It has long been said that if a prosecutor wants to, he or she can convince a grand jury to indict a ham sandwich. The metaphor is used to paint the picture of the amount of discretionary power a prosecutor has in seeking charges against a criminal defendant: The power to include certain persuasive evidence, witnesses and statements over others.
In theory, grand juries are empaneled to determine whether or not a person is deserving of criminal charges. In practice, though, they are merely a cog in a system that affords greater privileges and weight to the accused rather than the accuser. Prosecutors can coerce or manipulate a grand jury into handing down criminal charges against just about anyone for just about any reason.
Or, as the nation saw in St. Louis last week, they can do the opposite — coerce a grand jury not to charge someone, if so desired.
The grand jury empaneled to decide whether former Ferguson, Mo., police officer Darren Wilson would be criminally charged in connection with the fatal shooting of unarmed black teenager Michael Brown was probably never going to indict the officer. There was too much confusion — described by some as a “fog” — after prosecutors presented an overwhelming amount of evidence that appeared contradictory at times and testimony that was fabricated from the start.
All indications — both before the announcement and after — suggested St. Louis County prosecutor Robert McCulloch hoped the grand jury would not return a bill of indictment against the Ferguson police officer.
Grand jury hearings are designed to be kept a secret. They are designed to afford anonymity to witnesses who may otherwise feel intimidated from going public with their accusations. They are designed to prevent any future accused individual from tampering with evidence or persuading witnesses. And they are designed to protect the reputation of potentially innocent individuals who are accused by prosecutors, but never indicted by their formally assembled peers of wrongdoing.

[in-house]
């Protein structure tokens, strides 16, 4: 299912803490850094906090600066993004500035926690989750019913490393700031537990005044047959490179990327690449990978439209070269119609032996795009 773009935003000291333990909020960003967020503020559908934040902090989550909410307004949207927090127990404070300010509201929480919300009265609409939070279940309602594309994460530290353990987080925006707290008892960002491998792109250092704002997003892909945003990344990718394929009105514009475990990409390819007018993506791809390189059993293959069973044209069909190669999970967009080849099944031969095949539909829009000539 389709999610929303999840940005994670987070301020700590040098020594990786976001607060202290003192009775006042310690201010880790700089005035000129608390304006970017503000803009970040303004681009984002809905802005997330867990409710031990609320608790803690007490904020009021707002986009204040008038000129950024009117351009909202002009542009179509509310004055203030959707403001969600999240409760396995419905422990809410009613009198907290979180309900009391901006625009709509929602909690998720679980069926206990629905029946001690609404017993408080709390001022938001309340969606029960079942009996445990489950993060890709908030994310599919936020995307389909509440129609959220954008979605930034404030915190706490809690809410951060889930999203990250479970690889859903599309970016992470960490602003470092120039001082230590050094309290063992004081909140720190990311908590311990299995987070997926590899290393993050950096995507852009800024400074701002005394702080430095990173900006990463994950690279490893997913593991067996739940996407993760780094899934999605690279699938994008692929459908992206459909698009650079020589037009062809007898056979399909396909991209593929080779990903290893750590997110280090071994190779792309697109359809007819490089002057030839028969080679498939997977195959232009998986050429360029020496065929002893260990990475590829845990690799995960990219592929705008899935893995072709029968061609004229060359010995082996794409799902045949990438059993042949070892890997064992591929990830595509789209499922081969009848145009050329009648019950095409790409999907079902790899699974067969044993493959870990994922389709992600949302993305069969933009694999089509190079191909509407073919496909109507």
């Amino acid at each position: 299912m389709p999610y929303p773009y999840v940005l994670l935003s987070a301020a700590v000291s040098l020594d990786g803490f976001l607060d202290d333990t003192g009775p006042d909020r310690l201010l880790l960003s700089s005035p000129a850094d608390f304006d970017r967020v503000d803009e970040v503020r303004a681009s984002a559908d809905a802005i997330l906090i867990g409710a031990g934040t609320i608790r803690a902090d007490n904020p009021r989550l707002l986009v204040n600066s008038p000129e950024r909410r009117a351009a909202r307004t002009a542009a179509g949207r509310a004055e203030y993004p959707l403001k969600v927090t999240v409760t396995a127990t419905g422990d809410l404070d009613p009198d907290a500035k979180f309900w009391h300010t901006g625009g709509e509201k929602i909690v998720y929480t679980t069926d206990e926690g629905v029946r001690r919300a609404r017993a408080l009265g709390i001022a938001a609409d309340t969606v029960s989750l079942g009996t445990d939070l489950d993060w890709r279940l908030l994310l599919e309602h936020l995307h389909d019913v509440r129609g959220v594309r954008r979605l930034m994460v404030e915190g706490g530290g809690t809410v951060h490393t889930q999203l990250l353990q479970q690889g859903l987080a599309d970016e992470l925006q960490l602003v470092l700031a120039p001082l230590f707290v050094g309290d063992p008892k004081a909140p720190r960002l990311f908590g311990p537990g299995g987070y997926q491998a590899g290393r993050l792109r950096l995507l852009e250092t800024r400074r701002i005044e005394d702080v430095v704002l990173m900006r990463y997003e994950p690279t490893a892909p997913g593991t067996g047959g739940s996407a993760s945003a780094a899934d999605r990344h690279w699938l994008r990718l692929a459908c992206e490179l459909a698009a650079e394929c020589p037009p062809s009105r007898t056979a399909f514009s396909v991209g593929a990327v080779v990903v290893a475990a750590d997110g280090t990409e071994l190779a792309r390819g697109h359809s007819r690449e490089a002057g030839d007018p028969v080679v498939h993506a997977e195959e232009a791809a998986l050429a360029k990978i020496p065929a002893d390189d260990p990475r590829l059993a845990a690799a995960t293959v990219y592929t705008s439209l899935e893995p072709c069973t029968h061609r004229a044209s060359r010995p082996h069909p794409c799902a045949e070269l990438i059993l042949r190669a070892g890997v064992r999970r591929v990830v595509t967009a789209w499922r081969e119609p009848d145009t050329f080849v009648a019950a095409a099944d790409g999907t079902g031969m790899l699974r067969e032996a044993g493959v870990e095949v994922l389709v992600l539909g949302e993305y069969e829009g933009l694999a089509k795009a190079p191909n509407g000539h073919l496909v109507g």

That secrecy can be problematic: Prosecutors can, and often do, highlight evidence and testimony in their favor, while excluding everything else. A usual grand jury process takes around half an hour, with most juries reviewing testimony and evidence in a matter of just 10 minutes. If a prosecutor wants to, he or she can convince most juries to hand down a true bill of indictment against an individual — whether truly guilty or innocent — that same day. And statistics show minorities — in particular, blacks — are indicted by grand juries overwhelmingly more than whites.
“Grand juries indict most suspects in less time than it takes to brew a pot of coffee,” wrote a reporter for the Cleveland Plain-Dealer newspaper. In Cleveland, grand juries hear as many as 40 cases a day and hand down indictments in a matter of a few minutes. In one case, a grand jury indicted the owner of a tow-truck company for allegedly receiving stolen car parts. The indictment was returned after just seven minutes of testimony. A judge later threw out the case, but by then the damage was done — his reputation was compromised, he lost money, his company and his livelihood.
MORE QUESTIONS THAN ANSWERS
All of this suggests that one way to fix the grand jury system is for prosecutors to lay everything out on the table, then let 12 people decide whether or not a person has broken the law. But as the Ferguson shooting case suggests, this can actually work in the favor of prosecutors who have no desire to see a person criminally charged, and instead use the process merely to satisfy the public’s call for an investigation.
From the beginning, McCulloch’s probe into the fatal shooting has been plagued by controversy. In mid-August, the prosecutor sidestepped calls to recuse himself after media reports revealed potential conflict of interests. Among them, McCulloch rebuked Missouri Gov. Jay Nixon’s plan to hand jurisdiction over the city of Ferguson to the Missouri Highway Patrol when protests and riots broke out earlier in the month. Another news report said McCulloch may have a personal conflict because his father had been killed while serving as a police officer.